Volume 3, 2019
Katy Fulfer, Rita A. Gardiner
Refugee Resettlement, Rootlessness, and Assimilation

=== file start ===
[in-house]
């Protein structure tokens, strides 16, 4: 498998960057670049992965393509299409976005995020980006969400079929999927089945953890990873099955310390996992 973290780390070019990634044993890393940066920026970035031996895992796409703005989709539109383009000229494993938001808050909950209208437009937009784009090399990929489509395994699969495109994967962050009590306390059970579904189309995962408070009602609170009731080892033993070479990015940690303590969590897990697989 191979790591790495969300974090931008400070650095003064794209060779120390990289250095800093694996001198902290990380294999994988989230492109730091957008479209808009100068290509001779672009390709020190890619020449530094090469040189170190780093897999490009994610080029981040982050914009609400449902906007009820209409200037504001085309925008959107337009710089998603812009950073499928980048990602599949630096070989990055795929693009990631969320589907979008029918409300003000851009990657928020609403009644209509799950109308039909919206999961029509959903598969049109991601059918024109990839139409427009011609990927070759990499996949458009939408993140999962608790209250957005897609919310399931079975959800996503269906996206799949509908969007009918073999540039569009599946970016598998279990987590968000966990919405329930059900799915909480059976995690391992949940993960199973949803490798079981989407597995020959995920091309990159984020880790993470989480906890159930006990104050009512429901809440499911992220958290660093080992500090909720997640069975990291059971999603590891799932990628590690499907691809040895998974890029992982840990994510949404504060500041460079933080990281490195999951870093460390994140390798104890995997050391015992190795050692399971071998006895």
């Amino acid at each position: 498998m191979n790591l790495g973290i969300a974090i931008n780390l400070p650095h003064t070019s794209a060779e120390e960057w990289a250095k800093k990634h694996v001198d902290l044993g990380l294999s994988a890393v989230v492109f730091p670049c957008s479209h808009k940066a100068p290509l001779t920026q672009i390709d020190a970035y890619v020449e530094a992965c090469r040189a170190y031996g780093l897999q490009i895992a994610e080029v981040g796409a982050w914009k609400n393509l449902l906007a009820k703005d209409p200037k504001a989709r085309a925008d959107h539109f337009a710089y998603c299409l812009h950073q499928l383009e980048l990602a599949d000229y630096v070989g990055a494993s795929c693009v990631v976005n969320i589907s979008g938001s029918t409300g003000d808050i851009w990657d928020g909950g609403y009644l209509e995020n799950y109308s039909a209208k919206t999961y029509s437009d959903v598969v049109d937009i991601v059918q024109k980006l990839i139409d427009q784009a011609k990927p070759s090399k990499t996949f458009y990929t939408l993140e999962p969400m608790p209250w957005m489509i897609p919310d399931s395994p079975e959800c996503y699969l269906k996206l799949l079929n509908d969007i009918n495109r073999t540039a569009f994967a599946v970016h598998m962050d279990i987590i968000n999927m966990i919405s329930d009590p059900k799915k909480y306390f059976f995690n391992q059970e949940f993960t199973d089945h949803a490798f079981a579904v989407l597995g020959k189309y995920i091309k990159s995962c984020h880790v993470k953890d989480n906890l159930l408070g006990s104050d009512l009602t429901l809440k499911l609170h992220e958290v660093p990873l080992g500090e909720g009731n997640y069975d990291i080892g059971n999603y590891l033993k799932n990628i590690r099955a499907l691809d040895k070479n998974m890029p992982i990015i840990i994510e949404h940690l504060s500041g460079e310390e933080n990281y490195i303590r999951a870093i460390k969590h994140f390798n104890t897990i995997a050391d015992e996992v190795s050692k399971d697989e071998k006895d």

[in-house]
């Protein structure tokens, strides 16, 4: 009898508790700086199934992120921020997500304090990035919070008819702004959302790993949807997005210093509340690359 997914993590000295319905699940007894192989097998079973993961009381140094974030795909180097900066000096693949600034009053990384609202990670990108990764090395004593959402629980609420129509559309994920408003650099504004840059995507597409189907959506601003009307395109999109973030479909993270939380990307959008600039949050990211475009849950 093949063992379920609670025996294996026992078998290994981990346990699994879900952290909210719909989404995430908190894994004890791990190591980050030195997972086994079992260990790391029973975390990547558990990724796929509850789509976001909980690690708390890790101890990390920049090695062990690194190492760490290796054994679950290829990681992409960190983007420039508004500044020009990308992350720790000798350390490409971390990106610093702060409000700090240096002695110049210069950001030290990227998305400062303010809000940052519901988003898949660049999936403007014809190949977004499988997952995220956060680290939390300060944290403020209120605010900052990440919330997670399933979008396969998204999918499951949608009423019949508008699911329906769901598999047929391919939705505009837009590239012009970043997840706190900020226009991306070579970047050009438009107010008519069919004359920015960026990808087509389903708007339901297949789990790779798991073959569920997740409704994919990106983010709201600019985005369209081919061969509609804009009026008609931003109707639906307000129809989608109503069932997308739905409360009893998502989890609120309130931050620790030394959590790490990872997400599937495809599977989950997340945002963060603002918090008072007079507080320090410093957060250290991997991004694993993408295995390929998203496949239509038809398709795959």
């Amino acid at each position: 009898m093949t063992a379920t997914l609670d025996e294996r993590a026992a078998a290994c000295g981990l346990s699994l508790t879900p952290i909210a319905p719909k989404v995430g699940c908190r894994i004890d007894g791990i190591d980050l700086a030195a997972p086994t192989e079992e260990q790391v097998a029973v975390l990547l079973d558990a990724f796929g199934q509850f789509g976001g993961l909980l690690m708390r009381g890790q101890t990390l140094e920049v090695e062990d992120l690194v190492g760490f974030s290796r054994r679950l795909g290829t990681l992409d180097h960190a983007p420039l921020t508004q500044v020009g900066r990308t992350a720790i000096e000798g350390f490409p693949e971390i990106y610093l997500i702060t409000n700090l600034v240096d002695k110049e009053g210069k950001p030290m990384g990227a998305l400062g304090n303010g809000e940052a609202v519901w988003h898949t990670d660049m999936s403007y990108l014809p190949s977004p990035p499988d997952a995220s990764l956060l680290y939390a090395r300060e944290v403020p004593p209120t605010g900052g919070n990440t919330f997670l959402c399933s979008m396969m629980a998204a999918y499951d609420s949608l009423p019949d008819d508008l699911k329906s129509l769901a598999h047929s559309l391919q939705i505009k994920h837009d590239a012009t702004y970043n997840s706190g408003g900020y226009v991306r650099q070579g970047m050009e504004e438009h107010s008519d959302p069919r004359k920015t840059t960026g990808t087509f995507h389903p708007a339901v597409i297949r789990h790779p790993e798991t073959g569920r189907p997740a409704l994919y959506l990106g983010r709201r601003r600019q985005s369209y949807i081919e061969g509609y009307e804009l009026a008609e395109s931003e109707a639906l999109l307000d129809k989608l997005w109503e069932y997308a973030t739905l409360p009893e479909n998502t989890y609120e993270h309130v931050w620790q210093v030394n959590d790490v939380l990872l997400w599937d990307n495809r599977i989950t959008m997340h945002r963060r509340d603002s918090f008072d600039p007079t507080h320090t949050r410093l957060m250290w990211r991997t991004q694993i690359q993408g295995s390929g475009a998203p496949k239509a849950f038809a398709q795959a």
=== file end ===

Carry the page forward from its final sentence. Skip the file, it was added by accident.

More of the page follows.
We explore how a refugee’s experience of rootlessness may persist after they resettle in a new country. Drawing primarily on “We Refugees,” we focus on assimilation as an uprooting phenomenon that compels a person to forget their roots, thereby perpetuating threats to identity and the loss of community that is a condition for political agency. Arendt presents assimilation in a binary way: a person either conforms to or resists pressures to conform. We seek to move beyond this binary, arguing that the performative quality of the “right to have rights” (Butler and Spivak, Who Sings the Nation-State?; Gündoğdu, Rightlessness in an Age of Rights; Sari, “An Arendtian Recognitive Politics”) and the notion of dwelling in-between worlds (Ortega, In-Between: Latina Feminist Phenomenology, Multiplicity, and the Self) reveal possibilities for a refugee to assimilate in some ways while reinforcing their rootedness. What emerges from our argument is an Arendtian account of assimilation that offers an alternative picture of navigating assimilation than that captured by the binary between parvenu/conscious pariah.